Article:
Catalogue of Sanskrit Manuscripts

Early Acquisitions and the Nepal Collection

Hartmut Buescher

  • Published:
  • Pages: 288 pp.
  • 78 colour illustrations
  • Series number: 7
Available worldwide from NIAS Press

This first-ever catalogue of the Danish National Library's rich Sanskrit holdings analyses and describes three of the manuscript collections held by the library. The first comprises both palm-leaf and paper manuscripts, most written in either Bengali, Telugu or Sinhalese script. The second is mostly written in Bengali script on locally produced country paper and focuses on Ayurvedic medicine. The third and largest collection originates from Nepal and is highly heterogenous in nature. Together these comprise a rich offering to philologists, anthropologists and historians of religion, art and iconography.

  • Essential reference to the Sanskrit holdings of the Danish National Library (Kongelige Bibliotek), Copenhagen.

  • Analytic description of richly heterogeneous Sanskrit material of interest to philologists, anthropologists and historians of religion, art and iconography.
  • Detailed entries including transcriptions and illustrations enabling scholars to identify material.


This first-ever catalogue in English of the Danish National Library's rich Sanskrit holdings analyses and describes three of the manuscript collections held by the library.

The first is the Codices Sanscriti, collected in the early nineteenth century by the pioneer comparative linguist, Rasmus Rask, comprises both palm-leaf and paper manuscripts, most written in either Bengali, Telugu or Sinhalese script.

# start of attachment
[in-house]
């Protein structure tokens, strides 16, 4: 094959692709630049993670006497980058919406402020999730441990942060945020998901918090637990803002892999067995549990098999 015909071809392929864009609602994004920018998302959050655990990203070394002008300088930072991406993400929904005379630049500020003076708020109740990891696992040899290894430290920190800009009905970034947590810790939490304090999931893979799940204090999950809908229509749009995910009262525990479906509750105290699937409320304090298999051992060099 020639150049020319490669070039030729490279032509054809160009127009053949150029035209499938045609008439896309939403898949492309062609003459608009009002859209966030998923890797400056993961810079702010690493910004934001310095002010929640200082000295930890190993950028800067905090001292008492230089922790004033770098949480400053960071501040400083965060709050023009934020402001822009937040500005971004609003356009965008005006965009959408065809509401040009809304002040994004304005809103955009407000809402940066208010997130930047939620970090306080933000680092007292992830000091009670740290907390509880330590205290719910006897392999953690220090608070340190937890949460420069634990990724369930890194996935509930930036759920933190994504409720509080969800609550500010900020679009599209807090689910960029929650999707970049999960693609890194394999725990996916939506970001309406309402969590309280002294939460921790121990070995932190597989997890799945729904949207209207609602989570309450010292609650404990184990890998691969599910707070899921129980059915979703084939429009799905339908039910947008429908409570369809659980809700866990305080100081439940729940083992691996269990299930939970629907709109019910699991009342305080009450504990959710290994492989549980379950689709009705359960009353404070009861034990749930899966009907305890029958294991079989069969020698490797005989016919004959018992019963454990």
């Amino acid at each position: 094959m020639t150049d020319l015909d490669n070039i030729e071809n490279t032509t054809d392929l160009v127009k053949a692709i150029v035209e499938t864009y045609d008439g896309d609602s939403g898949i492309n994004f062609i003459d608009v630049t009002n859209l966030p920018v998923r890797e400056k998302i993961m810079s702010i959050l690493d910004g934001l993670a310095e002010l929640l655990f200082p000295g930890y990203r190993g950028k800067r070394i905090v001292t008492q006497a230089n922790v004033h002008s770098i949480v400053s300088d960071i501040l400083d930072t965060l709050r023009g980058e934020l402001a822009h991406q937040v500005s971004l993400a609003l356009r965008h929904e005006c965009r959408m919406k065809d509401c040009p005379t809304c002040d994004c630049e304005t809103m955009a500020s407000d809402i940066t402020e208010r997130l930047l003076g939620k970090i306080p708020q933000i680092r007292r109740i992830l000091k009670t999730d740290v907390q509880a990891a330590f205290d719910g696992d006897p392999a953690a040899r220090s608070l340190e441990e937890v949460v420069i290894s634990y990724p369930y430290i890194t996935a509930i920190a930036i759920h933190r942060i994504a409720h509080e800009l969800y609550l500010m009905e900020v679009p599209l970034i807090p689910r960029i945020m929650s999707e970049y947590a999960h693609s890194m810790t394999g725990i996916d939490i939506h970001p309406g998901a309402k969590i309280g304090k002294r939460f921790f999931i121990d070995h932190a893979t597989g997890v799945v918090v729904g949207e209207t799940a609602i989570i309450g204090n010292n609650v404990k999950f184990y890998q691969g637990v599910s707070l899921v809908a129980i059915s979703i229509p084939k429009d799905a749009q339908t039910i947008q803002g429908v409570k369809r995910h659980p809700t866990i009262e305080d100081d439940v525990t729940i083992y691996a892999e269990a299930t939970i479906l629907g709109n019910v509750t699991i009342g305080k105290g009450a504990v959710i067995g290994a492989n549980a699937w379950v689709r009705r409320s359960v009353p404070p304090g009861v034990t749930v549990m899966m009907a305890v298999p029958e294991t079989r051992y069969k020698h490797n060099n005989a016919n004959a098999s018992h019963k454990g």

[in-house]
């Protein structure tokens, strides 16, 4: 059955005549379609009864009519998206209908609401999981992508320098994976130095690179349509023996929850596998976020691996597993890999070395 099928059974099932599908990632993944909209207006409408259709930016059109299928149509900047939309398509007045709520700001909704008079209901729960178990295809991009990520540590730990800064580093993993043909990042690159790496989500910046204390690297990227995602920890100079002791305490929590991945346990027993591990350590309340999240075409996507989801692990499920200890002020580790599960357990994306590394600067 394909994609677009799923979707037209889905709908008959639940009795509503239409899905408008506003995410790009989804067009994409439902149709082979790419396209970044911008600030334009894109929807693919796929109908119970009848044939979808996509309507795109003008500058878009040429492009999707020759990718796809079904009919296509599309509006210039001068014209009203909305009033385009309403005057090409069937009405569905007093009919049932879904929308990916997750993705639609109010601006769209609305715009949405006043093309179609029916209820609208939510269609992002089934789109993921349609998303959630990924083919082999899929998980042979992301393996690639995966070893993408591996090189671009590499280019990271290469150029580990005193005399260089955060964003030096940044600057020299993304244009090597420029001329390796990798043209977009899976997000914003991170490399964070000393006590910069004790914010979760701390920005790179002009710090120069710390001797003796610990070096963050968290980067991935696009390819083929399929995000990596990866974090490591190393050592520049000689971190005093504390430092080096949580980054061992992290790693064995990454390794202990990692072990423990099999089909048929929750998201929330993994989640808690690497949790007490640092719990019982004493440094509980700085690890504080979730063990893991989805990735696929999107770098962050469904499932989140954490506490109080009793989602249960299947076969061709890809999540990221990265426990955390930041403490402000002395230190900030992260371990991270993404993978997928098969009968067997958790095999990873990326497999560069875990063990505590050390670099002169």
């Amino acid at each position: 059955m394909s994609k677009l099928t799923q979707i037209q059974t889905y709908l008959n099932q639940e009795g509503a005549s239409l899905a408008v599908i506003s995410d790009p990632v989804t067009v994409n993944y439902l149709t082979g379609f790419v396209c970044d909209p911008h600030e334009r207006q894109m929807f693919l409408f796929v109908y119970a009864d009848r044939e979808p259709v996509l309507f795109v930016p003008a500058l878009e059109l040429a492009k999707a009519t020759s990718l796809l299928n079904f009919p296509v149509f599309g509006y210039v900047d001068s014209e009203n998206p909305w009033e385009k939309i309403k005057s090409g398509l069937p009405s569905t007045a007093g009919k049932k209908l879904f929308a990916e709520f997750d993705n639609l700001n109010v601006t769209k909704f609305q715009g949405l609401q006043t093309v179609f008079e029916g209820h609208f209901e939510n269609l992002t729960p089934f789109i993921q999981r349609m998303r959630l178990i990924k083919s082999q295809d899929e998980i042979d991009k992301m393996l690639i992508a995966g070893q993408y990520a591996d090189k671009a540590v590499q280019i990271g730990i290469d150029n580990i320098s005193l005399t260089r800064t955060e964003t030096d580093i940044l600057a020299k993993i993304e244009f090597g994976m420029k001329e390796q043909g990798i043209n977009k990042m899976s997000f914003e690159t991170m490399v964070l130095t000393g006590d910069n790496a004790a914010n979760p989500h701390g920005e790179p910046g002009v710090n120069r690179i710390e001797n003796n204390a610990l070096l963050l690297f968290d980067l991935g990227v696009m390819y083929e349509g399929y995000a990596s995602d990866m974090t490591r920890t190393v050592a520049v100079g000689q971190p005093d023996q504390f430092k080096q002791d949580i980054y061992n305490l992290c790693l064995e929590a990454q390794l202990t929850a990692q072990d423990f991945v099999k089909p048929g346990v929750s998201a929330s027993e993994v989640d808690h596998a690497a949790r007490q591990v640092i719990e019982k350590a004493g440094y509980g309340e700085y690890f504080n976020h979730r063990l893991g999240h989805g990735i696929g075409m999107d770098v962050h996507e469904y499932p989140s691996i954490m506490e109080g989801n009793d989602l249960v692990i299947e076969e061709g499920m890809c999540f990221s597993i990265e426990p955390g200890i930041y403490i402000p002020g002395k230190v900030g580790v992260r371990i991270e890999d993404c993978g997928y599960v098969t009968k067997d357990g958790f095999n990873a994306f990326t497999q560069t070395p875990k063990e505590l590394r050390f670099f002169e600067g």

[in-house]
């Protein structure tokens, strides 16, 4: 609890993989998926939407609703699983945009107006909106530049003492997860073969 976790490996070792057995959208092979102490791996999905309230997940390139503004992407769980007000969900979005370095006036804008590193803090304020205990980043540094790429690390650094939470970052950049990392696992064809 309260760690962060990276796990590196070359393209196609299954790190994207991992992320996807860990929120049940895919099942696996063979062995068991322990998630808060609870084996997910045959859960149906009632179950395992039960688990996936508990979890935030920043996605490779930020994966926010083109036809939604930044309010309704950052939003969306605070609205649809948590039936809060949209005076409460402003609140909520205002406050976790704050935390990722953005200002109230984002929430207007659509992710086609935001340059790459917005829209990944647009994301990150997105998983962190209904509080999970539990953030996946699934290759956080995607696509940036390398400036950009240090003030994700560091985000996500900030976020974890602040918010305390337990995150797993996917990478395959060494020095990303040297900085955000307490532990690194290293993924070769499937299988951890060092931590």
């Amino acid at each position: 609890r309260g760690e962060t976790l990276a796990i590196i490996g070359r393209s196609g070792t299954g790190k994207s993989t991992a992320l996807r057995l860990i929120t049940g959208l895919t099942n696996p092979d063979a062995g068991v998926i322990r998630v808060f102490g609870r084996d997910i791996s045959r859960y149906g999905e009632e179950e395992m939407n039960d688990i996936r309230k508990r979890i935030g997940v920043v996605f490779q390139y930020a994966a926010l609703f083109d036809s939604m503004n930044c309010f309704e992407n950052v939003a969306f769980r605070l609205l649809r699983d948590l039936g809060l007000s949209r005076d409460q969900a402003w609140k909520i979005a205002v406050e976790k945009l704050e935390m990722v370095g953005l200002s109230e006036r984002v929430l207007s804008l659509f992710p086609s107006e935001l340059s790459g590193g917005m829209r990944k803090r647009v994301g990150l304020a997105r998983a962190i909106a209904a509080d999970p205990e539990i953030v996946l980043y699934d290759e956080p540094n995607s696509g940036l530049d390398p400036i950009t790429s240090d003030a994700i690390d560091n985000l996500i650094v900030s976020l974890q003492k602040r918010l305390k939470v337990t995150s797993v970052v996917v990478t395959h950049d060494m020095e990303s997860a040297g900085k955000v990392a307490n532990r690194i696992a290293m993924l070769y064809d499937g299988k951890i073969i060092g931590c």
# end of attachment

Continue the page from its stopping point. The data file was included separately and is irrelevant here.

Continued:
The second - the Codices Indici - was collected by the surgeon and botanist, Nathanael Wallich (well-known for his involvement in the foundation of the Indian Museum and Botanical Garden at Calcutta). Mostly written in Bengali script on locally produced country paper, most of these codices pertain to the genre of Ayurveda.

The third and largest collection originates from Nepal and was collected in the 1950s by the cultural anthropologist Werner Jacobsen. Its highly heterogenous nature reflects the fact that Jacobsen had an ethnographical curator's eye for curious objects.

Together these comprise a rich offering to philologists, anthropologists and historians of religion, art and iconography.

author image not supplied







Hartmut Buescher, trained as Indologist and Tibetologist, has taken a particular interest in the philosophical models as developed by classical Indian Yogacara-Vijnanavada thinkers of Mahayana Buddhism.


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